Benefits downstream are difficult to implement

Benefits downstream are difficult to implement

In my 25 years of consulting, one of the biggest challenges I've seen organizations face is implementing a process change that is initially "difficult" but has significant downstream benefits (i.e., hard now, but beneficial later) .

For example, a client of mine explained that it would be very helpful to her to have a history of meeting attendance for her committee members. She'd like to be able to look at a member's record and see which committee meetings they attended. When I explained that the AMS could support this by setting up the committee meetings as a simple "RSVP" event that committee members would register for online, she replied: "Oh, that's too much work. It's much easier for me to just email them and ask if they are going to attend or not."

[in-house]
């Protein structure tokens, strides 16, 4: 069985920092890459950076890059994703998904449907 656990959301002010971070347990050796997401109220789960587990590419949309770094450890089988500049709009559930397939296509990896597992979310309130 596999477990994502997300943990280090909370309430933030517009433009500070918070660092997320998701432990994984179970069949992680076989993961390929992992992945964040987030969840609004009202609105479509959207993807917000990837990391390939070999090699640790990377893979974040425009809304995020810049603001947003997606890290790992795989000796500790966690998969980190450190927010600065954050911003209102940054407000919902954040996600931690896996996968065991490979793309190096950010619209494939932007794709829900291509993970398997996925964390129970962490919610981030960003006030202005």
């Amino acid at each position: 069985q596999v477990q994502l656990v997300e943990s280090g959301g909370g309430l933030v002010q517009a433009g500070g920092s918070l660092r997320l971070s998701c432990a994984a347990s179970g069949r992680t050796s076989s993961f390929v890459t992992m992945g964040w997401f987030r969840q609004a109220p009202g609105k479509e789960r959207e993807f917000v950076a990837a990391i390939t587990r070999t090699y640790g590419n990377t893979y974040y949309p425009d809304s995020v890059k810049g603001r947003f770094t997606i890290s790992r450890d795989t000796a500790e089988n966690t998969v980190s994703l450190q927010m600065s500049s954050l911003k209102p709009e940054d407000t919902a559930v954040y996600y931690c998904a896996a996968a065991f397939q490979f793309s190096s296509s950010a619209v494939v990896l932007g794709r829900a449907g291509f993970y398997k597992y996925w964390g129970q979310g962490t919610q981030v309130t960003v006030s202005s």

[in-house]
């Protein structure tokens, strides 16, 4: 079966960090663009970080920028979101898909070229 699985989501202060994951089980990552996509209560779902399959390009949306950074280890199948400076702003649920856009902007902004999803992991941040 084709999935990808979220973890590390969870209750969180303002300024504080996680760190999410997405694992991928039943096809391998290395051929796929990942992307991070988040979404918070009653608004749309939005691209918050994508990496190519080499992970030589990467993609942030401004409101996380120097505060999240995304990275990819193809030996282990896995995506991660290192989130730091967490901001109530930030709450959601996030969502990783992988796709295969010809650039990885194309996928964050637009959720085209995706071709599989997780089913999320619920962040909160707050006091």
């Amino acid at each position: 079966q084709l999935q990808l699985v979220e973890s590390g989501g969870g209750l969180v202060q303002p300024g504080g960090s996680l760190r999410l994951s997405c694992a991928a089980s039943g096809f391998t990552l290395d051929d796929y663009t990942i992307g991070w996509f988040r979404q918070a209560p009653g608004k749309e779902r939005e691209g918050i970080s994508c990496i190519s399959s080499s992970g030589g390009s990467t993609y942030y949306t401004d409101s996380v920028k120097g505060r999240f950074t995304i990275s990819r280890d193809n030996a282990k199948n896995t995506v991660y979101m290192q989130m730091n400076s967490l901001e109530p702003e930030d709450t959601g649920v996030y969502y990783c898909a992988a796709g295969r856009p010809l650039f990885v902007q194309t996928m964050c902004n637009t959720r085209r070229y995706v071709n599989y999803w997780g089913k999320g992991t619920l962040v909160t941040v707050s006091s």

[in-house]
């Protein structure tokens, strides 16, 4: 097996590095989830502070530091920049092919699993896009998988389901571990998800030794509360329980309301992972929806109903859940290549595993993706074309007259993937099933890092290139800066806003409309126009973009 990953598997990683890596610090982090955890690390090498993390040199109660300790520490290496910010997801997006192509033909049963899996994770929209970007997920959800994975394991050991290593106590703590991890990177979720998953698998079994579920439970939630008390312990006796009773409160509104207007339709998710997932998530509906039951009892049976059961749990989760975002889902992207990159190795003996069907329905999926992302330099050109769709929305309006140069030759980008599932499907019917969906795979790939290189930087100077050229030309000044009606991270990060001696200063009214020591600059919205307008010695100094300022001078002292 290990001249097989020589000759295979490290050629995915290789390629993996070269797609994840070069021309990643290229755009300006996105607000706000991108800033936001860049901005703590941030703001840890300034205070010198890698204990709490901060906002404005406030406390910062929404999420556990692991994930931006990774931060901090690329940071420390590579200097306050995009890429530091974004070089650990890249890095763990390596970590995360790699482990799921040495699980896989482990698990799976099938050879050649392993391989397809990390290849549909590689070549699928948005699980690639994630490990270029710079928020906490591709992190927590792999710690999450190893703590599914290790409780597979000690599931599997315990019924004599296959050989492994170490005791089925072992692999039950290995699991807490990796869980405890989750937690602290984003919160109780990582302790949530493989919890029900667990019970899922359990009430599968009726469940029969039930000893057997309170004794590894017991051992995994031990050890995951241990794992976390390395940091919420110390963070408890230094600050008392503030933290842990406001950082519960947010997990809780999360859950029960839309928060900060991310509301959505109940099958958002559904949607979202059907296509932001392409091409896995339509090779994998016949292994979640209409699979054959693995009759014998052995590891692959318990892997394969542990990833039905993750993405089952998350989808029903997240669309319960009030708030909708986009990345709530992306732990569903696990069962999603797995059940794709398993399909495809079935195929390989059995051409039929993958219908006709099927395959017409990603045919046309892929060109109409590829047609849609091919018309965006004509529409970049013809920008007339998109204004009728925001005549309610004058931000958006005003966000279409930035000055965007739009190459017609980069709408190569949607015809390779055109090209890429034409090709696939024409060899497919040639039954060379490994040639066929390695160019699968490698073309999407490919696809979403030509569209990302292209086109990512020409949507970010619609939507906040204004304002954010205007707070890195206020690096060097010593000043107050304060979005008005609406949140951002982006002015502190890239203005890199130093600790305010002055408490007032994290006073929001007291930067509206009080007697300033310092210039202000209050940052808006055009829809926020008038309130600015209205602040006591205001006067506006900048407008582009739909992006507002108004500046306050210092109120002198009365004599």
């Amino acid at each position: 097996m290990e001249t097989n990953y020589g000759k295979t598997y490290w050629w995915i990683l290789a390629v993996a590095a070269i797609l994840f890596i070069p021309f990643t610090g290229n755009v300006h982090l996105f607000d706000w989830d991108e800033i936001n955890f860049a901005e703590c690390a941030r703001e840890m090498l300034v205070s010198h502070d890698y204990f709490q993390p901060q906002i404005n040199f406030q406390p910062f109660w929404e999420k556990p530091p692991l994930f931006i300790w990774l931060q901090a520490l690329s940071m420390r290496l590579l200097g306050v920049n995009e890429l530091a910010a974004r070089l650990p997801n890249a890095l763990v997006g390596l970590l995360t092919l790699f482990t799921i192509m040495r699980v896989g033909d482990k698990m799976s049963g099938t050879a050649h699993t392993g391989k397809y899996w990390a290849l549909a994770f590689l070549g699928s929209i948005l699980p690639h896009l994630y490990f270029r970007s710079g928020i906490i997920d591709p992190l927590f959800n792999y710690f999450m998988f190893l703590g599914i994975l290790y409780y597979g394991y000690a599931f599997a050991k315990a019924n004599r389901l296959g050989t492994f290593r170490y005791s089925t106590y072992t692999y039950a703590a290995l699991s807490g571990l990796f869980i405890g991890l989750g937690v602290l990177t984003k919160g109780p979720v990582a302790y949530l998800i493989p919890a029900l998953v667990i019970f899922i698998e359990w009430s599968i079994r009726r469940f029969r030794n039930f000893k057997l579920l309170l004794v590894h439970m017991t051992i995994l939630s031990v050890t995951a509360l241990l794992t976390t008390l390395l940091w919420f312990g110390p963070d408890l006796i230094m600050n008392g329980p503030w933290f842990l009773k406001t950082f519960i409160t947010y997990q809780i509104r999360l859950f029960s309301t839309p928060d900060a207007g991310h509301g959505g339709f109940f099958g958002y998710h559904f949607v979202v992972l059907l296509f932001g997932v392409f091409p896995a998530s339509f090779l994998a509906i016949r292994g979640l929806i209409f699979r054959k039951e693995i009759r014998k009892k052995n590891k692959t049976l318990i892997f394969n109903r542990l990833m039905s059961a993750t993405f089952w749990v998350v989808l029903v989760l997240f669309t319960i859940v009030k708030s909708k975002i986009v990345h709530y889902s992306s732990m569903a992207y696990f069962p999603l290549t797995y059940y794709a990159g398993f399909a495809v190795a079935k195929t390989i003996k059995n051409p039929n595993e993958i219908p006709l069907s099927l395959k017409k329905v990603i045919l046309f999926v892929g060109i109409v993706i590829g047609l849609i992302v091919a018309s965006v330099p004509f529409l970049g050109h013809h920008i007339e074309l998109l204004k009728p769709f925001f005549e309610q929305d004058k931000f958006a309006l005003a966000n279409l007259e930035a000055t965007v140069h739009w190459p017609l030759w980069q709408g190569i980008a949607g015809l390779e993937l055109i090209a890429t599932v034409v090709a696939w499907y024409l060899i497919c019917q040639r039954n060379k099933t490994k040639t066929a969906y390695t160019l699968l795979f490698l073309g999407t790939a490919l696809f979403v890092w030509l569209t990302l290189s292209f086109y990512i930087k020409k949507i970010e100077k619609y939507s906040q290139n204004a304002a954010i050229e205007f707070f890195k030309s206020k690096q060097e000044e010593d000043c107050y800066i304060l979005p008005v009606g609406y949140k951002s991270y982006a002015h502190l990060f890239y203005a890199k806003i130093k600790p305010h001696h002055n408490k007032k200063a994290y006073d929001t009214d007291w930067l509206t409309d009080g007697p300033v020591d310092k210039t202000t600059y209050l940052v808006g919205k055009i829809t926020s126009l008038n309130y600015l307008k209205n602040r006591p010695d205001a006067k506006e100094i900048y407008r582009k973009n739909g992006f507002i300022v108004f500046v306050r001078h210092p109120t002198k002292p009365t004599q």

This is a perfect example of a downstream benefit (history of attendance) that is lost because staff perceives the amount of effort (setting up the meeting) to be too much.

Unfortunately, there is no magic fix for this. In order to obtain the benefits of the history of attendance, the work has to be done on the front end in order to make capturing attendance data automatically part of the process.

Social science refers to "delayed gratification," the idea that immediate pleasure is delayed or deferred in order to get a longer term benefit (e.g., rather than buying a coffee every day, putting that money into an investment account that will return a lot of money years down the road).

Very often the data management decisions we're making are choosing immediate gratification over delayed. Is it happening in your organization? And what can you do to address that?

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